Leveraged loan market shrugs aside global pick up in volatility

Over the past few weeks, equity markets have seen falls of around 6%, and while the high yield market correction hasn’t been as severe, the iTraxx index still widened from a spread of 179/180 on February 26th to a high of 235/238 on February 28th, before clawing back some of the losses. During these turbulent times, the secondary prices traded in the European leveraged loan market remained largely stable – “rock solid” and “business as usual” according to some commentators. How has the leveraged loan market managed to remain so stable in the face of growing risk aversion?

Much of this has to do with the way loans work. As secured floating rate instruments, they are largely uncorrelated with other mainstream financial assets, providing some insulation from instability in the equity and high yield bond markets.

That said, demand continues to be incredibly strong for the asset class at present, with a clear imbalance between supply and demand (Standard & Poor’s suggest there could be aggregated latent appetite of the order of €40bn stemming from European and US CLOs, other fund investors, prime funds and repayments). This imbalance is only likely to be exacerbated by jitters in other markets, with investors seeking what they might perceive to be a ‘safe haven’ in a period of uncertainty. These factors serve to reinforce some more negative features creeping into the market – including increasingly aggressive (leveraged) transactions, and most notably downward pressure on spreads that sponsors and arranging banks are prepared to pay.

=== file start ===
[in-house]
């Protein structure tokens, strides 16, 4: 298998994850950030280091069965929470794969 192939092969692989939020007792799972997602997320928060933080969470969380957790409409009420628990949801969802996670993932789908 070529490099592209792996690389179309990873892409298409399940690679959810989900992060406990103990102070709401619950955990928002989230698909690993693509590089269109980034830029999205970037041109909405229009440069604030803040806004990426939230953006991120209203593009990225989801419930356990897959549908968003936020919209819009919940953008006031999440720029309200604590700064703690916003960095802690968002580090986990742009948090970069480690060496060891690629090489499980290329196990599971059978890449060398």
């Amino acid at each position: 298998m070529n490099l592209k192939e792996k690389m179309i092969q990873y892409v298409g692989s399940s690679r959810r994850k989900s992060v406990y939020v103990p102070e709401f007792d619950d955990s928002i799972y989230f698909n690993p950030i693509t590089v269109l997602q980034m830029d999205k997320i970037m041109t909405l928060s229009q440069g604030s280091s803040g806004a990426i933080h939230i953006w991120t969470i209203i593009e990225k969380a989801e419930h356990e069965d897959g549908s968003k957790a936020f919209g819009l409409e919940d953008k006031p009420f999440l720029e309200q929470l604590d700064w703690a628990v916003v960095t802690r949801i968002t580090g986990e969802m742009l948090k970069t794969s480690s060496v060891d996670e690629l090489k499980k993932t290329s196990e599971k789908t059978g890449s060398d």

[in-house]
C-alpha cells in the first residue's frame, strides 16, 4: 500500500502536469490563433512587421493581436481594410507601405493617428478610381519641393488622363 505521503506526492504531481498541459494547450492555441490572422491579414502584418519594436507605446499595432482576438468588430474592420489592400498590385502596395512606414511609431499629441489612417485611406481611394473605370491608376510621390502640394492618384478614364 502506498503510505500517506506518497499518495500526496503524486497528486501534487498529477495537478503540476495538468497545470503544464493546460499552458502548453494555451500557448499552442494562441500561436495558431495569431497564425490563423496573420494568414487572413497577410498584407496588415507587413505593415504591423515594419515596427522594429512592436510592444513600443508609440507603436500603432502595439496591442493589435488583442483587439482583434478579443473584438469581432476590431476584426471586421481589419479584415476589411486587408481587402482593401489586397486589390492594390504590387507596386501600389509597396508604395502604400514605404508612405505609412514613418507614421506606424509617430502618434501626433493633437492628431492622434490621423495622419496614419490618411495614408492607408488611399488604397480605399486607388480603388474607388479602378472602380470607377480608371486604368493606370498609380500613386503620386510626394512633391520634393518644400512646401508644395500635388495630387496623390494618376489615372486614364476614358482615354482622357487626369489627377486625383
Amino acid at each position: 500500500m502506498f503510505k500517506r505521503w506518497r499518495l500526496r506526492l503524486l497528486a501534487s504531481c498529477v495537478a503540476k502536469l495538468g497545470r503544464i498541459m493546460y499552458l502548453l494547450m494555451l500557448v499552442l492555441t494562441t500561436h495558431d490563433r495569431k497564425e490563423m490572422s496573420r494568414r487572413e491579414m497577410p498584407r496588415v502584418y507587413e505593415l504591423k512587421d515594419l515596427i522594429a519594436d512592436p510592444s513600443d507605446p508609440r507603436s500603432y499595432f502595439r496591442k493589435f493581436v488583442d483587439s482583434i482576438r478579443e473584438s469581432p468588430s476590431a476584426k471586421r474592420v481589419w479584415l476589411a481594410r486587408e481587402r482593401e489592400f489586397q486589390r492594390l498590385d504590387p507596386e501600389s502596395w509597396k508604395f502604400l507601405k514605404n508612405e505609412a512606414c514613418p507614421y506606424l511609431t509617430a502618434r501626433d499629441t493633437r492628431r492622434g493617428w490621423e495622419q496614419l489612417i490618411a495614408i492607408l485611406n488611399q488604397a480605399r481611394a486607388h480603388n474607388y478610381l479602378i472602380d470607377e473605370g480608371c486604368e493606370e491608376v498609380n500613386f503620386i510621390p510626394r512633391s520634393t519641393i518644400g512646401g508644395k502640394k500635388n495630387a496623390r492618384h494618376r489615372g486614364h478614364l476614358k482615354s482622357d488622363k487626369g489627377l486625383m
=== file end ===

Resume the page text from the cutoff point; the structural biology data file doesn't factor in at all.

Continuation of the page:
It also shouldn’t be forgotten that we are talking about the debt of sub-investment grade companies; true, leveraged loans have had a recovery rate of 80% in the event of default, which is much higher than the 40% recovery rate seen in the high yield market, but senior loans are still rated B/BB and credit default risk is therefore very real. We are therefore continuing to be very selective in choosing which new loans coming to the market we should invest in. Quality is key, more so now than ever.

The value of investments will fluctuate, which will cause prices to fall as well as rise and you may not get back the original amount you invested. Past performance is not a guide to future performance.

Dan Gardner

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